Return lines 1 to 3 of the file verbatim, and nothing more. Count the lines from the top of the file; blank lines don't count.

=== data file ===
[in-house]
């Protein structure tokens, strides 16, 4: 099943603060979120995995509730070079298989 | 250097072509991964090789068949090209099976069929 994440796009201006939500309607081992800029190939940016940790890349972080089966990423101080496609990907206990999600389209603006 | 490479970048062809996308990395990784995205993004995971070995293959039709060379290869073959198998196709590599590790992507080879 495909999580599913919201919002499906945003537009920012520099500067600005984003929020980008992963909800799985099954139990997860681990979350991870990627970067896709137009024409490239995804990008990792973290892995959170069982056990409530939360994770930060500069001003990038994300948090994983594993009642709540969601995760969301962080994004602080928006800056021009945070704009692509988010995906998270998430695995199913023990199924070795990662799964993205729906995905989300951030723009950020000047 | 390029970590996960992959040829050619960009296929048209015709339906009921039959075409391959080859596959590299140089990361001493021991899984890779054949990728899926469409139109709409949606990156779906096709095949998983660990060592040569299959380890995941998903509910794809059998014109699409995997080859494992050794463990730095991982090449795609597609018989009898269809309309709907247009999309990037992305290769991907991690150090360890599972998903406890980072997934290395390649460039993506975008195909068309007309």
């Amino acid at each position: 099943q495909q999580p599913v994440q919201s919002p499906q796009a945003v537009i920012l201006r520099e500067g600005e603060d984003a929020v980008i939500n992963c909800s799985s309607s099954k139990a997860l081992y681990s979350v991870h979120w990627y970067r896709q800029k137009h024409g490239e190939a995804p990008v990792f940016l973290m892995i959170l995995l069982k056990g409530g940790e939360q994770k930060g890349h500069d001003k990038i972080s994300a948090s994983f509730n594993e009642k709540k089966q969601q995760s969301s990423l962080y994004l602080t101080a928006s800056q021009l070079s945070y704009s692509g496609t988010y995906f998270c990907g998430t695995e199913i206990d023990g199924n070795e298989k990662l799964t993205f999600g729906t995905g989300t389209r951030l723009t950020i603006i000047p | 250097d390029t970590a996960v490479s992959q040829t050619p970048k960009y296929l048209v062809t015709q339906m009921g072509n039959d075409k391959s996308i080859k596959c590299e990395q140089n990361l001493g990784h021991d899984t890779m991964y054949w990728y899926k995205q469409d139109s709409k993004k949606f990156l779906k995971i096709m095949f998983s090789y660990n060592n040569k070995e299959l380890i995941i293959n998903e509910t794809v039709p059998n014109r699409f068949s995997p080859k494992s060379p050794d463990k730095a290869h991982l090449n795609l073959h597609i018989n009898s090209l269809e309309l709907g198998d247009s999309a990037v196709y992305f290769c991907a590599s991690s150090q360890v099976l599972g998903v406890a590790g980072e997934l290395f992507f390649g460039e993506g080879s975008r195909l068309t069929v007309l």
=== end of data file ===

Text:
[in-house]
């Protein structure tokens, strides 16, 4: 099943603060979120995995509730070079298989 | 250097072509991964090789068949090209099976069929 994440796009201006939500309607081992800029190939940016940790890349972080089966990423101080496609990907206990999600389209603006 | 490479970048062809996308990395990784995205993004995971070995293959039709060379290869073959198998196709590599590790992507080879 495909999580599913919201919002499906945003537009920012520099500067600005984003929020980008992963909800799985099954139990997860681990979350991870990627970067896709137009024409490239995804990008990792973290892995959170069982056990409530939360994770930060500069001003990038994300948090994983594993009642709540969601995760969301962080994004602080928006800056021009945070704009692509988010995906998270998430695995199913023990199924070795990662799964993205729906995905989300951030723009950020000047 | 390029970590996960992959040829050619960009296929048209015709339906009921039959075409391959080859596959590299140089990361001493021991899984890779054949990728899926469409139109709409949606990156779906096709095949998983660990060592040569299959380890995941998903509910794809059998014109699409995997080859494992050794463990730095991982090449795609597609018989009898269809309309709907247009999309990037992305290769991907991690150090360890599972998903406890980072997934290395390649460039993506975008195909068309007309």
């Amino acid at each position: 099943q495909q999580p599913v994440q919201s919002p499906q796009a945003v537009i920012l201006r520099e500067g600005e603060d984003a929020v980008i939500n992963c909800s799985s309607s099954k139990a997860l081992y681990s979350v991870h979120w990627y970067r896709q800029k137009h024409g490239e190939a995804p990008v990792f940016l973290m892995i959170l995995l069982k056990g409530g940790e939360q994770k930060g890349h500069d001003k990038i972080s994300a948090s994983f509730n594993e009642k709540k089966q969601q995760s969301s990423l962080y994004l602080t101080a928006s800056q021009l070079s945070y704009s692509g496609t988010y995906f998270c990907g998430t695995e199913i206990d023990g199924n070795e298989k990662l799964t993205f999600g729906t995905g989300t389209r951030l723009t950020i603006i000047p | 250097d390029t970590a996960v490479s992959q040829t050619p970048k960009y296929l048209v062809t015709q339906m009921g072509n039959d075409k391959s996308i080859k596959c590299e990395q140089n990361l001493g990784h021991d899984t890779m991964y054949w990728y899926k995205q469409d139109s709409k993004k949606f990156l779906k995971i096709m095949f998983s090789y660990n060592n040569k070995e299959l380890i995941i293959n998903e509910t794809v039709p059998n014109r699409f068949s995997p080859k494992s060379p050794d463990k730095a290869h991982l090449n795609l073959h597609i018989n009898s090209l269809e309309l709907g198998d247009s999309a990037v196709y992305f290769c991907a590599s991690s150090q360890v099976l599972g998903v406890a590790g980072e997934l290395f992507f390649g460039e993506g080879s975008r195909l068309t069929v007309l």